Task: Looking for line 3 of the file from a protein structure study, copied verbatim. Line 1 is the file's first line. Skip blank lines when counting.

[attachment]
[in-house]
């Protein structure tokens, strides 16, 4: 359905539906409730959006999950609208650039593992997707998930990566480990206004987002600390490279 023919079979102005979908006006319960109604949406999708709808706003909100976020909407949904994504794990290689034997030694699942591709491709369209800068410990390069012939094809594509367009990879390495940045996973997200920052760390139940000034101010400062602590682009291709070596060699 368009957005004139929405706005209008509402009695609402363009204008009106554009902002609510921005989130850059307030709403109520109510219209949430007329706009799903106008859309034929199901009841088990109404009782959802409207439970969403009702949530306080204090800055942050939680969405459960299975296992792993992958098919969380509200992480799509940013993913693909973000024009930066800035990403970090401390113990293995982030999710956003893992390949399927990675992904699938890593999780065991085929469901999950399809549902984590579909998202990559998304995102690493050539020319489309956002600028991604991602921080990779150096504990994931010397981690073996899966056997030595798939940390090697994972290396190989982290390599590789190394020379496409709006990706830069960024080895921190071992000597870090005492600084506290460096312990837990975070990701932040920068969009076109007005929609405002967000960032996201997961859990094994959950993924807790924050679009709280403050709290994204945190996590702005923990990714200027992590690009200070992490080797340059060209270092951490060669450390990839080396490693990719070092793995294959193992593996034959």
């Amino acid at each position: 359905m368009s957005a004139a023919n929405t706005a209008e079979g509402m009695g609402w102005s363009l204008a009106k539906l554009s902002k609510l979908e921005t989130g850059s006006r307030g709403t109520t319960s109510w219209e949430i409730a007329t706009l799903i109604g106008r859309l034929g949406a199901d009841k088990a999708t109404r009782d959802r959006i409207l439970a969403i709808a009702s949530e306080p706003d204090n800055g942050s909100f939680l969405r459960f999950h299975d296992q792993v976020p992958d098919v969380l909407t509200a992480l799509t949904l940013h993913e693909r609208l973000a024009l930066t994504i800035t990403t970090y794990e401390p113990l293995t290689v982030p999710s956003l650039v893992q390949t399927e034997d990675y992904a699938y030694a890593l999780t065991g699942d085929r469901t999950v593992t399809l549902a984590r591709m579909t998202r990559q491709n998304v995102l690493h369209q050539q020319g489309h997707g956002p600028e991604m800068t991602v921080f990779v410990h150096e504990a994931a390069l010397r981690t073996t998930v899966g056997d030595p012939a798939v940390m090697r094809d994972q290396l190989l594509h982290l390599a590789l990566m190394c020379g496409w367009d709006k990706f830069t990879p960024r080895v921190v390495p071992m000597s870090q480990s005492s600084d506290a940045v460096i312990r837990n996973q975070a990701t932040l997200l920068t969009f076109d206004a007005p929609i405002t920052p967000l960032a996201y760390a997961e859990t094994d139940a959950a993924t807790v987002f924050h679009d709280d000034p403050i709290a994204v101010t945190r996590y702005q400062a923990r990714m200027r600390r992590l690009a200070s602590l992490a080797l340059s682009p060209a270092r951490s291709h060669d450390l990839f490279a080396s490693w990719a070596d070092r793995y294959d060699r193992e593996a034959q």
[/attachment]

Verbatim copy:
């Amino acid at each position: 359905m368009s957005a004139a023919n929405t706005a209008e079979g509402m009695g609402w102005s363009l204008a009106k539906l554009s902002k609510l979908e921005t989130g850059s006006r307030g709403t109520t319960s109510w219209e949430i409730a007329t706009l799903i109604g106008r859309l034929g949406a199901d009841k088990a999708t109404r009782d959802r959006i409207l439970a969403i709808a009702s949530e306080p706003d204090n800055g942050s909100f939680l969405r459960f999950h299975d296992q792993v976020p992958d098919v969380l909407t509200a992480l799509t949904l940013h993913e693909r609208l973000a024009l930066t994504i800035t990403t970090y794990e401390p113990l293995t290689v982030p999710s956003l650039v893992q390949t399927e034997d990675y992904a699938y030694a890593l999780t065991g699942d085929r469901t999950v593992t399809l549902a984590r591709m579909t998202r990559q491709n998304v995102l690493h369209q050539q020319g489309h997707g956002p600028e991604m800068t991602v921080f990779v410990h150096e504990a994931a390069l010397r981690t073996t998930v899966g056997d030595p012939a798939v940390m090697r094809d994972q290396l190989l594509h982290l390599a590789l990566m190394c020379g496409w367009d709006k990706f830069t990879p960024r080895v921190v390495p071992m000597s870090q480990s005492s600084d506290a940045v460096i312990r837990n996973q975070a990701t932040l997200l920068t969009f076109d206004a007005p929609i405002t920052p967000l960032a996201y760390a997961e859990t094994d139940a959950a993924t807790v987002f924050h679009d709280d000034p403050i709290a994204v101010t945190r996590y702005q400062a923990r990714m200027r600390r992590l690009a200070s602590l992490a080797l340059s682009p060209a270092r951490s291709h060669d450390l990839f490279a080396s490693w990719a070596d070092r793995y294959d060699r193992e593996a034959q």